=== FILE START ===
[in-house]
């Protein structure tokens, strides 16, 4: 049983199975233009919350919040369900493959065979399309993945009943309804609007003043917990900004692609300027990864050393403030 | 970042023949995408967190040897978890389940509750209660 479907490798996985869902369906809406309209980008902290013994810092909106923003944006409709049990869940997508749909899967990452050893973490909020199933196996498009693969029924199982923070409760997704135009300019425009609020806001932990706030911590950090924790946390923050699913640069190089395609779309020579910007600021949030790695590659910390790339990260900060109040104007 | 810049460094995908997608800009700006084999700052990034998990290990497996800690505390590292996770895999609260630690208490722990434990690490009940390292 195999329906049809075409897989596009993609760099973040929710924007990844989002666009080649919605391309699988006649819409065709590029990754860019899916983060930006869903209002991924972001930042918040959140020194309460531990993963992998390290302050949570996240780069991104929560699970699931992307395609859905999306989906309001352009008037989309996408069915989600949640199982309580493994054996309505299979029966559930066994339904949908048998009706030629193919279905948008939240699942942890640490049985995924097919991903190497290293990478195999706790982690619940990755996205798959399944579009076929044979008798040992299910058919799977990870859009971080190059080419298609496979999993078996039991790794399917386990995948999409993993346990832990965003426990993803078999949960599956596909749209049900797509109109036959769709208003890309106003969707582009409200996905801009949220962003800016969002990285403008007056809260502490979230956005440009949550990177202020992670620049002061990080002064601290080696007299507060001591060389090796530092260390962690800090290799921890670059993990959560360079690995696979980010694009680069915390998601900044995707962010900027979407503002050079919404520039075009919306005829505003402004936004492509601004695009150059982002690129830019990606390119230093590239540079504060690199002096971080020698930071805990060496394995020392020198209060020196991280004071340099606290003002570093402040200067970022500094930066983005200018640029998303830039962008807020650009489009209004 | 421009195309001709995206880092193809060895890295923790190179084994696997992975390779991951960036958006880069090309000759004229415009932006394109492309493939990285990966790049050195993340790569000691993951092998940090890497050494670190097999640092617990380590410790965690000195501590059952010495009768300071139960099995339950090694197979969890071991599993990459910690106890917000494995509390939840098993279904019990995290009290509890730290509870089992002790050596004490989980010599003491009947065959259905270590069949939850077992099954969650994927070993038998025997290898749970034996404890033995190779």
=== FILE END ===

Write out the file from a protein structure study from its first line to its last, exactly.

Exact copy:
[in-house]
């Protein structure tokens, strides 16, 4: 049983199975233009919350919040369900493959065979399309993945009943309804609007003043917990900004692609300027990864050393403030 | 970042023949995408967190040897978890389940509750209660 479907490798996985869902369906809406309209980008902290013994810092909106923003944006409709049990869940997508749909899967990452050893973490909020199933196996498009693969029924199982923070409760997704135009300019425009609020806001932990706030911590950090924790946390923050699913640069190089395609779309020579910007600021949030790695590659910390790339990260900060109040104007 | 810049460094995908997608800009700006084999700052990034998990290990497996800690505390590292996770895999609260630690208490722990434990690490009940390292 195999329906049809075409897989596009993609760099973040929710924007990844989002666009080649919605391309699988006649819409065709590029990754860019899916983060930006869903209002991924972001930042918040959140020194309460531990993963992998390290302050949570996240780069991104929560699970699931992307395609859905999306989906309001352009008037989309996408069915989600949640199982309580493994054996309505299979029966559930066994339904949908048998009706030629193919279905948008939240699942942890640490049985995924097919991903190497290293990478195999706790982690619940990755996205798959399944579009076929044979008798040992299910058919799977990870859009971080190059080419298609496979999993078996039991790794399917386990995948999409993993346990832990965003426990993803078999949960599956596909749209049900797509109109036959769709208003890309106003969707582009409200996905801009949220962003800016969002990285403008007056809260502490979230956005440009949550990177202020992670620049002061990080002064601290080696007299507060001591060389090796530092260390962690800090290799921890670059993990959560360079690995696979980010694009680069915390998601900044995707962010900027979407503002050079919404520039075009919306005829505003402004936004492509601004695009150059982002690129830019990606390119230093590239540079504060690199002096971080020698930071805990060496394995020392020198209060020196991280004071340099606290003002570093402040200067970022500094930066983005200018640029998303830039962008807020650009489009209004 | 421009195309001709995206880092193809060895890295923790190179084994696997992975390779991951960036958006880069090309000759004229415009932006394109492309493939990285990966790049050195993340790569000691993951092998940090890497050494670190097999640092617990380590410790965690000195501590059952010495009768300071139960099995339950090694197979969890071991599993990459910690106890917000494995509390939840098993279904019990995290009290509890730290509870089992002790050596004490989980010599003491009947065959259905270590069949939850077992099954969650994927070993038998025997290898749970034996404890033995190779």